Herold v. Univ. of Pitt., 2023 Pa. Commw. LEXIS 16 (February 16, 2023) (Dumas, J.) The University of Pittsburgh (University) appeals from the Order entered by the Court of Common Pleas of Allegheny County (trial court) on May 17, 2021, which denied the University summary judgment. The University asserts that the common law claims of William L. Herold, which relate to his workplace exposure to asbestos and development of mesothelioma, fall within the purview of The Pennsylvania Occupational Disease Act (ODA). Thus, according to the University, Herold must file his claims with the Workers’ Compensation Board (Board). Upon review, we conclude that an occupational disease that manifests more than 4 years after an employee’s last exposure to hazards causing that disease is not subject to the exclusive remedy mandate of the ODA. Further, we reject the University’s invocation of the doctrine of primary jurisdiction, which may otherwise require Herold to seek relief from the Board in the first instance. Therefore, we affirm the trial court, albeit on different grounds, and remand so that Herold may proceed with his common law claims against the University. The WCA and ODA together provide a comprehensive, no-fault system of compensation for employees injured in the course of their employment. Barber v. Pittsburgh Corning Corp., 521 Pa. 29, 555 A.2d 766, 769 (Pa. 1989); Wagner v. Nat’l Indem. Co., 492 Pa. 154, 422 A.2d 1061, 1065 (Pa. 1980). Both acts include similar exclusivity provisions that reflect the historical quid pro quo between employers and employees. Barber, 555 A.2d at 769; compare Section 303(a) of the WCA, 77 P.S. § 481, with Section 303 of the ODA, 77 P.S. § 1403. Under this system, “both the employer and employee relinquish certain rights to obtain other advantages.” Wagner, 422 A.2d at 1065. In exchange for immunity from civil lawsuits by injured employees, and all the risks and costs associated with such suits, the employer ensures certain and reasonable compensation to injured employees. Barber, 555 A.2d at 769; Wagner, 422 A.2d at 1065. On the other hand, employees need not prove an employer’s negligence but “must accept limited, though certain, recovery.” Wagner, 422 A.2d at 1065. Thus, the exchange benefits both parties. In conclusion, the ODA remains an integral part of a comprehensive, no-fault system of compensation for employees that suffer disability or death in the course of their employment. Generally, in exchange for reasonable and certain compensation administered by the Board, an employee surrenders the rights to pursue compensation in a manner of the employee’s choosing. However, absent compensable disability or death, the employee has not surrendered these rights. Thus, we recognize an exception to the exclusive jurisdiction of the Board to adjudicate claims asserted by an employee diagnosed with an occupational disease more than 4 years after the employee’s last workplace exposure to the hazards of that disease. Finally, because the issues relevant to the latency of an employee’s occupational disease are not peculiarly within the Board’s expertise, the employee may commence civil proceedings in an appropriate court of original jurisdiction. Order affirmed. Case remanded to the trial court for further proceedings. Jurisdiction relinquished.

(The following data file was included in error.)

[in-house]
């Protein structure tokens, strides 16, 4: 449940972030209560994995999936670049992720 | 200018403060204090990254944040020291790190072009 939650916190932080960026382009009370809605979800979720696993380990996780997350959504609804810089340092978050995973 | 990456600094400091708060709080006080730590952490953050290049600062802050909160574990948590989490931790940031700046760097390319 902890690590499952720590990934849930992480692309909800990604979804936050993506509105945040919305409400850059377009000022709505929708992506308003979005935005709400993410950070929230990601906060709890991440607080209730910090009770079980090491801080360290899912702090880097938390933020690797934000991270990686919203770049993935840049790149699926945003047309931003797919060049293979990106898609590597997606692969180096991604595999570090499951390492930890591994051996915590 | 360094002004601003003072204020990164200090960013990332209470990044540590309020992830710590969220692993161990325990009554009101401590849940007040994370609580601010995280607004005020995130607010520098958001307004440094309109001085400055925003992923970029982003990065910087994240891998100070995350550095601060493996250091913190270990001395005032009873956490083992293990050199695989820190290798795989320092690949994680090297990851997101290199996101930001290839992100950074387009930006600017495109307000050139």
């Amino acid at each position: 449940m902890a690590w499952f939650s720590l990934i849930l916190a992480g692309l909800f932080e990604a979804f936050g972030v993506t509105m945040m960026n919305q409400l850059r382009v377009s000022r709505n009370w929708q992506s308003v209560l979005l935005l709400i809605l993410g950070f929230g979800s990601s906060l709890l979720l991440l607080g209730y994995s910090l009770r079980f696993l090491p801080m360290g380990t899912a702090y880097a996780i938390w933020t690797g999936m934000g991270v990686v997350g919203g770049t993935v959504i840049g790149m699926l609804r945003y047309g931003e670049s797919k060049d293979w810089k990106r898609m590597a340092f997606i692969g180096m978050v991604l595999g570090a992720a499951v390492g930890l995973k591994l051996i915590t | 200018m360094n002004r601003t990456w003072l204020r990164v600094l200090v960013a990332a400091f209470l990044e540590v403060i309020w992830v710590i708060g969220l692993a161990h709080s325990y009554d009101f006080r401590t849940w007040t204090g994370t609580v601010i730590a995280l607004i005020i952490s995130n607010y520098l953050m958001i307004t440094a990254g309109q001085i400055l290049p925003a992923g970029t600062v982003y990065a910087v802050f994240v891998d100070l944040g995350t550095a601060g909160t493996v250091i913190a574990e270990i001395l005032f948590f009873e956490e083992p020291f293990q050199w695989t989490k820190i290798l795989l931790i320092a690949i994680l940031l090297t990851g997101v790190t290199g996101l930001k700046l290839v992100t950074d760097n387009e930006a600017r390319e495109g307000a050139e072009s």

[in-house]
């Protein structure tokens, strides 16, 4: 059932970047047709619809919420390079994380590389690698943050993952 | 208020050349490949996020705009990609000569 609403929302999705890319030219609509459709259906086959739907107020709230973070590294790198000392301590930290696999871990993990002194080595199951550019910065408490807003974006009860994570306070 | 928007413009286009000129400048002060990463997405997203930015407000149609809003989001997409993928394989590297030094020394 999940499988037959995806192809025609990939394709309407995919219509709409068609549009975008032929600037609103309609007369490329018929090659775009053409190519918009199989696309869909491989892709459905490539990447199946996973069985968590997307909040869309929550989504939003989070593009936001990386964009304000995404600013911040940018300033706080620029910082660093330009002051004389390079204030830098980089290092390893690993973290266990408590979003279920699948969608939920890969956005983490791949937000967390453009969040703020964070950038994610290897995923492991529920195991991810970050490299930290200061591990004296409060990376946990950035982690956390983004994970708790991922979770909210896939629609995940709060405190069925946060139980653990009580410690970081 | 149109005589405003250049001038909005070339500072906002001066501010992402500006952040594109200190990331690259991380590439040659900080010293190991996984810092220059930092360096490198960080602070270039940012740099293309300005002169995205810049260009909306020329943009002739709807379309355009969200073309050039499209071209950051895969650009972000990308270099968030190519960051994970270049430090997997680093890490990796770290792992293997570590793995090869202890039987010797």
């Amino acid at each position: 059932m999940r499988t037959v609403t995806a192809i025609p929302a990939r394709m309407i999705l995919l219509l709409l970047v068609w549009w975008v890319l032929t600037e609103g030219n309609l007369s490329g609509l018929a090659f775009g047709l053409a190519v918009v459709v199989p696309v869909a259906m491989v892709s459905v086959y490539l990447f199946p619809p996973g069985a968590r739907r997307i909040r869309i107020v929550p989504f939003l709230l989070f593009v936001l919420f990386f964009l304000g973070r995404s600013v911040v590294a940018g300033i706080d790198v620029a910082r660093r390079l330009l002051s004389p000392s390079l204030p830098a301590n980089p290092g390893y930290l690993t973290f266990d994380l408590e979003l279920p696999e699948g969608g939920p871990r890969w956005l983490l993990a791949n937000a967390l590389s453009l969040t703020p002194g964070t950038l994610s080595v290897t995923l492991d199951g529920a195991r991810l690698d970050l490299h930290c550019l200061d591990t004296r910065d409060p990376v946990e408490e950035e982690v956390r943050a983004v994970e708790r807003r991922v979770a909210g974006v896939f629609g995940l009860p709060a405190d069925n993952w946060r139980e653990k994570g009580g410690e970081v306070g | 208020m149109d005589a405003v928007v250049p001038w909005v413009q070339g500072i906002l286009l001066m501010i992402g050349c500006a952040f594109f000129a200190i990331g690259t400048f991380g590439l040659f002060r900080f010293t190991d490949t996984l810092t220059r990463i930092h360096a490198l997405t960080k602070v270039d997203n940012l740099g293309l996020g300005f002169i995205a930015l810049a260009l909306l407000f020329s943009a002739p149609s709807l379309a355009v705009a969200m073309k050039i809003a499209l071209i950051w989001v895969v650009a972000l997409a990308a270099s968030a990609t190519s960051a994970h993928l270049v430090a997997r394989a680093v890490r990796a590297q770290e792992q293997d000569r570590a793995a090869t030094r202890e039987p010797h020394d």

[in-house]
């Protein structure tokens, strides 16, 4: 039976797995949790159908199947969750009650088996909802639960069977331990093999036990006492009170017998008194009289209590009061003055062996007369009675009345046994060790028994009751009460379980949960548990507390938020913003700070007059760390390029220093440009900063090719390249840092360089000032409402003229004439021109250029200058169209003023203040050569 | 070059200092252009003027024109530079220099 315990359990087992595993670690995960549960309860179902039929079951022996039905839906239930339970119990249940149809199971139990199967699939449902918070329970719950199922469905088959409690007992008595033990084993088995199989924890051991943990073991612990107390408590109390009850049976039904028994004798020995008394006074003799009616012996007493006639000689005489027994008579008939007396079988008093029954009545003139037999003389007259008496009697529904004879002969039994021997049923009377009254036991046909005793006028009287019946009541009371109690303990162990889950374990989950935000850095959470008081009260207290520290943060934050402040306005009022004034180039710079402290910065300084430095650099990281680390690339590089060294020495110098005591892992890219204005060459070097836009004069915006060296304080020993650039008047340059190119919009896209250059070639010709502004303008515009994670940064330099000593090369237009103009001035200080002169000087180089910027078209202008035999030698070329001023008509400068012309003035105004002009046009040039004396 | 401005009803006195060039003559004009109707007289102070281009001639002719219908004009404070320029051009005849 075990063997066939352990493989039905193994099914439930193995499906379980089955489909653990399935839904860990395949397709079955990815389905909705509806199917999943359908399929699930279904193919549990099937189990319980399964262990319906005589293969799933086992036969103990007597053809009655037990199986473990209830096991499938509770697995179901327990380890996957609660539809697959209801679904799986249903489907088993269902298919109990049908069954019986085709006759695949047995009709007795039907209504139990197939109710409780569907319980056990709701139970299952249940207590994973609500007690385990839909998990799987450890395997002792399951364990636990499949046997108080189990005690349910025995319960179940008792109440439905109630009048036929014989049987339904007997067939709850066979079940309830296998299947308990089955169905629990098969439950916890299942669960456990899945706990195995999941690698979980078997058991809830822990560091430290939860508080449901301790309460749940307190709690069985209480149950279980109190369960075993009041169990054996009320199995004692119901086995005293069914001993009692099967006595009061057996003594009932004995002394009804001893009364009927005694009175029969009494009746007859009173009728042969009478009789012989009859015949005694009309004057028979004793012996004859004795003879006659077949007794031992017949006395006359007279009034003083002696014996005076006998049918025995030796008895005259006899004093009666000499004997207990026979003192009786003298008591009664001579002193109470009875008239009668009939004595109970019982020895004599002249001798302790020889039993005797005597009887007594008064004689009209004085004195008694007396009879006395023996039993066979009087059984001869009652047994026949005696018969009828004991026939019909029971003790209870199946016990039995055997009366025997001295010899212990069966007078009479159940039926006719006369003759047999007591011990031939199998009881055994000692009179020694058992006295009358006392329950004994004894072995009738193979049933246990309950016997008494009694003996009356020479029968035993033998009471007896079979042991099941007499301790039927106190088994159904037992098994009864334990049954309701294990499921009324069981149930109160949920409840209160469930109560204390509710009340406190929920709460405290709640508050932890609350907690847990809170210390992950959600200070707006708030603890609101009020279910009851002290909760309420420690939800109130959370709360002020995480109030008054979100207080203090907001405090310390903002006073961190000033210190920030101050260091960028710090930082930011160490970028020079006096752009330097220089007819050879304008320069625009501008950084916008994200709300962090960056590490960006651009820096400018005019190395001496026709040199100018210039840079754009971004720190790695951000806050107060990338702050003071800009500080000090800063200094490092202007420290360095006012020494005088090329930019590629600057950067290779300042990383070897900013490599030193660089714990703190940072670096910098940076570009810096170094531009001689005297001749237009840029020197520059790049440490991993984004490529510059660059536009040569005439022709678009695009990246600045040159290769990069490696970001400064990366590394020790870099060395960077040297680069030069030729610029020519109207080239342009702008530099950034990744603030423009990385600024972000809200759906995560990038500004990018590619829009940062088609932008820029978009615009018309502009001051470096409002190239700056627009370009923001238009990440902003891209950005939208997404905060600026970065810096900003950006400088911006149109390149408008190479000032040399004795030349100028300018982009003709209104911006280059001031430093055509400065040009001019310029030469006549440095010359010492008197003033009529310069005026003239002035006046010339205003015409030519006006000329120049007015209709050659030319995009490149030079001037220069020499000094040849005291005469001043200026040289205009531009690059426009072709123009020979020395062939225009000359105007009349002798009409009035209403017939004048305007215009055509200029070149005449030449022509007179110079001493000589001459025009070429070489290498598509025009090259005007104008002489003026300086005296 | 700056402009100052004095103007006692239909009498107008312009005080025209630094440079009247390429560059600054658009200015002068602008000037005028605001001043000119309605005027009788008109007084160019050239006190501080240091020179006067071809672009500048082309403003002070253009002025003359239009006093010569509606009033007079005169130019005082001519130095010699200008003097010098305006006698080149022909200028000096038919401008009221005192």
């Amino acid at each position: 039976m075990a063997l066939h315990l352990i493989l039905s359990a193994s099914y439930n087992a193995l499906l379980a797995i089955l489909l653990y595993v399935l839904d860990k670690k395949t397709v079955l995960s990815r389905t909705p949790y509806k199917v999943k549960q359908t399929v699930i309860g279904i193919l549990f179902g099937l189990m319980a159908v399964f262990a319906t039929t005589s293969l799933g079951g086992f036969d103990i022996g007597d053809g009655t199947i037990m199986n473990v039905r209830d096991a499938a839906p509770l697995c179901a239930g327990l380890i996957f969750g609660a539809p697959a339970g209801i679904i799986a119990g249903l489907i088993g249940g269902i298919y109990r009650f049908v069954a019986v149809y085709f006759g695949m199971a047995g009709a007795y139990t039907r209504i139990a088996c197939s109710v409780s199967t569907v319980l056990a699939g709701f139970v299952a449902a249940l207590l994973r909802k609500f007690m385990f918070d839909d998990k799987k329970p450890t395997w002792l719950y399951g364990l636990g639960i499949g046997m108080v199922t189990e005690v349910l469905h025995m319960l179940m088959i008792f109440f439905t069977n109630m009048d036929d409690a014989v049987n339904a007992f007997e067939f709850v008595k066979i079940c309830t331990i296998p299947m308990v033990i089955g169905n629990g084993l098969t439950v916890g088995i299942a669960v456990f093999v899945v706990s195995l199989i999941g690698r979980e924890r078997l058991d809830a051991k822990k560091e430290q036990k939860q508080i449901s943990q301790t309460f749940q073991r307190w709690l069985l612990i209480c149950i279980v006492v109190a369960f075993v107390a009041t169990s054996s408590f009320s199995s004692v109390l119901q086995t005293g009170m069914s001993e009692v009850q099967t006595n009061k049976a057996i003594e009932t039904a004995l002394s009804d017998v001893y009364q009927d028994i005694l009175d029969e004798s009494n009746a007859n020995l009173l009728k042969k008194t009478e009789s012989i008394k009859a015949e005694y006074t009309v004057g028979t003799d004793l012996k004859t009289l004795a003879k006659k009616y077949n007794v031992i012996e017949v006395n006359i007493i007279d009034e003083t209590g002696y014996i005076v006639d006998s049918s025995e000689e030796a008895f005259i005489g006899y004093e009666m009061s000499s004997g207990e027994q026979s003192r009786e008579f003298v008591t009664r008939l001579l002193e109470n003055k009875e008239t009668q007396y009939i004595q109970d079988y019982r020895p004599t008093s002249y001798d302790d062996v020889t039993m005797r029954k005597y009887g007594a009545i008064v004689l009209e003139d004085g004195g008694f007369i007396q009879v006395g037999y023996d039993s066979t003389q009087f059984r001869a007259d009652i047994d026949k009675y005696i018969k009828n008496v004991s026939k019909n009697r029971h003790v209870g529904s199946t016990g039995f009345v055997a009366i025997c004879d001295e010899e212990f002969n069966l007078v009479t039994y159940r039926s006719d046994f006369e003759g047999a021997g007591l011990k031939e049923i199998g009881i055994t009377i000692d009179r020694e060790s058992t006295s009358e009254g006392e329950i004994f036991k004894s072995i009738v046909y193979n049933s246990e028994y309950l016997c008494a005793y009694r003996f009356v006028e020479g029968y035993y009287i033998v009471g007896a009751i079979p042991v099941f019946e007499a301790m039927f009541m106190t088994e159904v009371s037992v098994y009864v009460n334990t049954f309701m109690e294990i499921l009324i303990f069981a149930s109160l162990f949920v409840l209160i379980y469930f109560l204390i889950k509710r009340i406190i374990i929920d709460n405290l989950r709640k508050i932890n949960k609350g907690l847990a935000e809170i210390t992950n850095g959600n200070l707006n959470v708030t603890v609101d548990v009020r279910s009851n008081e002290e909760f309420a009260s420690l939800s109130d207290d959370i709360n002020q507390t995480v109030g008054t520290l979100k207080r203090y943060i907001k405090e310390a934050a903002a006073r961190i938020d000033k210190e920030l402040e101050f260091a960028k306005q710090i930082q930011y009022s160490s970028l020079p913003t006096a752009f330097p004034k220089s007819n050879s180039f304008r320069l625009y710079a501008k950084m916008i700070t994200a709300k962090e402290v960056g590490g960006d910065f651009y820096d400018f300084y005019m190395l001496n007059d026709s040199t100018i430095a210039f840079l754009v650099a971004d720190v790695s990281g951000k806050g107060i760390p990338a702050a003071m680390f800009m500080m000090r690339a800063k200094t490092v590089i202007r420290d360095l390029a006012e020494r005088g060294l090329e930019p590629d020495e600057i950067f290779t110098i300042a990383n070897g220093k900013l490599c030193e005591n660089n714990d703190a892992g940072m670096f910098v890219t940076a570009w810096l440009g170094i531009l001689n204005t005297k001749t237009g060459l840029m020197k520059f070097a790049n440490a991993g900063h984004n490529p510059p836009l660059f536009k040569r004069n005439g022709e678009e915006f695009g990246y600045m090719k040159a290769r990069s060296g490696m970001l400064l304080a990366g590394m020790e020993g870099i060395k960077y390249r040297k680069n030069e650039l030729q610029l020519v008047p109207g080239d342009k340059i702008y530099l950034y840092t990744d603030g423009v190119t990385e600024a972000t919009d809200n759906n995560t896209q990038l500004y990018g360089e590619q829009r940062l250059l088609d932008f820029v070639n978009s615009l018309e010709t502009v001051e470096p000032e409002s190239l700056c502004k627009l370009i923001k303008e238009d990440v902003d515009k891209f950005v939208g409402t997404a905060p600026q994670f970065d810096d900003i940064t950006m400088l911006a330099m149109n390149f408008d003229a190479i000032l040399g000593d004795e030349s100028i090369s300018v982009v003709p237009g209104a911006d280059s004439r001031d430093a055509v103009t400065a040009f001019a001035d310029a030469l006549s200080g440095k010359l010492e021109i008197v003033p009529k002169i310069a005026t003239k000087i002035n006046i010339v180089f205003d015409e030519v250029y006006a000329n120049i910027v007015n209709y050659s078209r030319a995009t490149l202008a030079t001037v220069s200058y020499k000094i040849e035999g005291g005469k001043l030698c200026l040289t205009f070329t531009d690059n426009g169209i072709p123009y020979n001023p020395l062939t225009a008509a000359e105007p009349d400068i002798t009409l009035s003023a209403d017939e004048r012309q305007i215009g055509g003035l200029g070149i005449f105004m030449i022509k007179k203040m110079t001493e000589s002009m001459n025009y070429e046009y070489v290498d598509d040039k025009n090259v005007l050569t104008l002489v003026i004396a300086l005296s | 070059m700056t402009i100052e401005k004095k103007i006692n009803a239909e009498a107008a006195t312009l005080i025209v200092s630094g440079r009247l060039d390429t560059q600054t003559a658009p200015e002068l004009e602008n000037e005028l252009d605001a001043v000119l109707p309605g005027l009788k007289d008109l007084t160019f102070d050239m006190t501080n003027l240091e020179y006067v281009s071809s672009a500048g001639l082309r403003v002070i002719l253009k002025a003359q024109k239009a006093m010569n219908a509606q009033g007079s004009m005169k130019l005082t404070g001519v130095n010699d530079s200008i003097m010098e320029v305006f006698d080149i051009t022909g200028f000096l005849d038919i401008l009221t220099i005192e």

WORKERS’ COMPENSATION-EXCLUSIVITY-OCCUPATIONAL DISEASE-THIRD PARTY ACTION
February 23rd, 2023 by Rieders Travis in Workers' Compensation